What can I do if my child has missed their vaccination?
By the time our children leave school, they will have typically been offered vaccinations against 18 different serious diseases or infections. If your child has missed a vaccine, including those given at school, talk to your GP practice to find out how your child can receive this. If your child is home-schooled, or not in mainstream education, and has not had all their vaccinations, contact your local authority education department. It is never too late for children to catch up on their childhood vaccinations.

Are vaccines halal or vegetarian?
Vaccinations contain different ingredients. A very small number of vaccinations contain animal products, such as gelatine, whilst some might contain products such as egg. The vaccine consent letter might tell you whether the vaccine being offered contains animal products and what is in it. You can also ask the person providing the vaccination whether it contains animal products and whether there is a suitable alternative, like the flu vaccine. You can also seek guidance from your religious leader.    

Does my child need the BCG vaccine?
BCG vaccine (Bacillus Calmette-Guérin) protects against tuberculosis (TB). It is not routinely given to all children, but a small number of babies and children with an increased risk of TB may be invited for the vaccine. Babies who are in close contact with someone who has infectious TB, or live in UK areas with high TB rates, or if their parents or grandparents were born in a country with high TB rates are recommended to have the vaccine before they are 28 days old. It can also be given to older children whose parents or grandparents were born in a country with high TB rates, if they recently arrived from one of these countries, have lived with local people for 3 months or longer in countries with high TB rates or are in close contact with someone who has infectious TB.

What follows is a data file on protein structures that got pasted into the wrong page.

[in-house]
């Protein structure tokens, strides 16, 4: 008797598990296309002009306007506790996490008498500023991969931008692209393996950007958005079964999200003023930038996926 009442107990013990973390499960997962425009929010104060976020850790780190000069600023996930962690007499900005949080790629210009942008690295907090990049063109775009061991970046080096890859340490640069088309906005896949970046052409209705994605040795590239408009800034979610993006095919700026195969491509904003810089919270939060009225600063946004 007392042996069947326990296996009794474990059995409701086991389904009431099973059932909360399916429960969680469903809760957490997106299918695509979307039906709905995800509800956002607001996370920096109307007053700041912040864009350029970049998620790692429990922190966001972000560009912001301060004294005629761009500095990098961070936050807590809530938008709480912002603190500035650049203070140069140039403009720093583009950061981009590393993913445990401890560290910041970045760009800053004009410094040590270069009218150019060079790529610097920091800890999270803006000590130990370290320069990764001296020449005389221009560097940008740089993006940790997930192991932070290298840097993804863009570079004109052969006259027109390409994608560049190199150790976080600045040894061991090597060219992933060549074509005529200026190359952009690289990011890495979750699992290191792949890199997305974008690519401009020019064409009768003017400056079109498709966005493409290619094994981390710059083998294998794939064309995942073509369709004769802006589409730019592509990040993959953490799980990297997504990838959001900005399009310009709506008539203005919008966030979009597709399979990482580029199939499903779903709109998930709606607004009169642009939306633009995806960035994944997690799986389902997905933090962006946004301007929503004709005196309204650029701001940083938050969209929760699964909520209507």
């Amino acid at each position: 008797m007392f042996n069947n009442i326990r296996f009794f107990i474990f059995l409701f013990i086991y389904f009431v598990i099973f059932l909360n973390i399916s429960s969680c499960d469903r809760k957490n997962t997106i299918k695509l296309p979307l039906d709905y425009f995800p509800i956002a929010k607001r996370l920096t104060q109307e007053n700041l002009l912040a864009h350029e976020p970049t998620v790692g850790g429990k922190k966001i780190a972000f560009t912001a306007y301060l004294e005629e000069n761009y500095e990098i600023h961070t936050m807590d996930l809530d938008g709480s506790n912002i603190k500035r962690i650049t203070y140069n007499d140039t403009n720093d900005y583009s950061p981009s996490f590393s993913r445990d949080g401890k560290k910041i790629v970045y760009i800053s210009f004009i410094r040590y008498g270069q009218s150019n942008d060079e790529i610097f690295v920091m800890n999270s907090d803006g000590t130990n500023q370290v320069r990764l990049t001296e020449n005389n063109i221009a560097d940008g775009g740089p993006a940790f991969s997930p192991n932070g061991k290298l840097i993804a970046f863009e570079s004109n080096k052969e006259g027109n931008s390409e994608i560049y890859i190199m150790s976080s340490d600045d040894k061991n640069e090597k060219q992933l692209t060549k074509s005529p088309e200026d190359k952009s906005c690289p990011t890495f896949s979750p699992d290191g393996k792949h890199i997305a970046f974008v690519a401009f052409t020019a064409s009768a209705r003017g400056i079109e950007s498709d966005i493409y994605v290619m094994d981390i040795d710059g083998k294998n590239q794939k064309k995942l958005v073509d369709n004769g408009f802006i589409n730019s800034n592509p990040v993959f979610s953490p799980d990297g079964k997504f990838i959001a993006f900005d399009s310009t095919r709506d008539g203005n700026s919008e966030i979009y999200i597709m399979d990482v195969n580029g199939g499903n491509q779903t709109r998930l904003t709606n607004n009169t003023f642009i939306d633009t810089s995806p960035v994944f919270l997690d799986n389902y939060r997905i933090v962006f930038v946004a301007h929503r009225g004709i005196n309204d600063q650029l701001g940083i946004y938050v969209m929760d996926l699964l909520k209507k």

Can my child have a COVID-19 jab?
All children aged 5 or older on 31 August 2022 can get 2 doses of the COVID-19 vaccine until 30 June 2023. Others can get the COVID-19 vaccine only if they are at higher risk due to a health condition or weakened immune system, or they live with someone who has a weakened immune system. Those with a severely weakened immune system can also get an additional, third dose.

Can my child be vaccinated against Strep A and scarlet fever?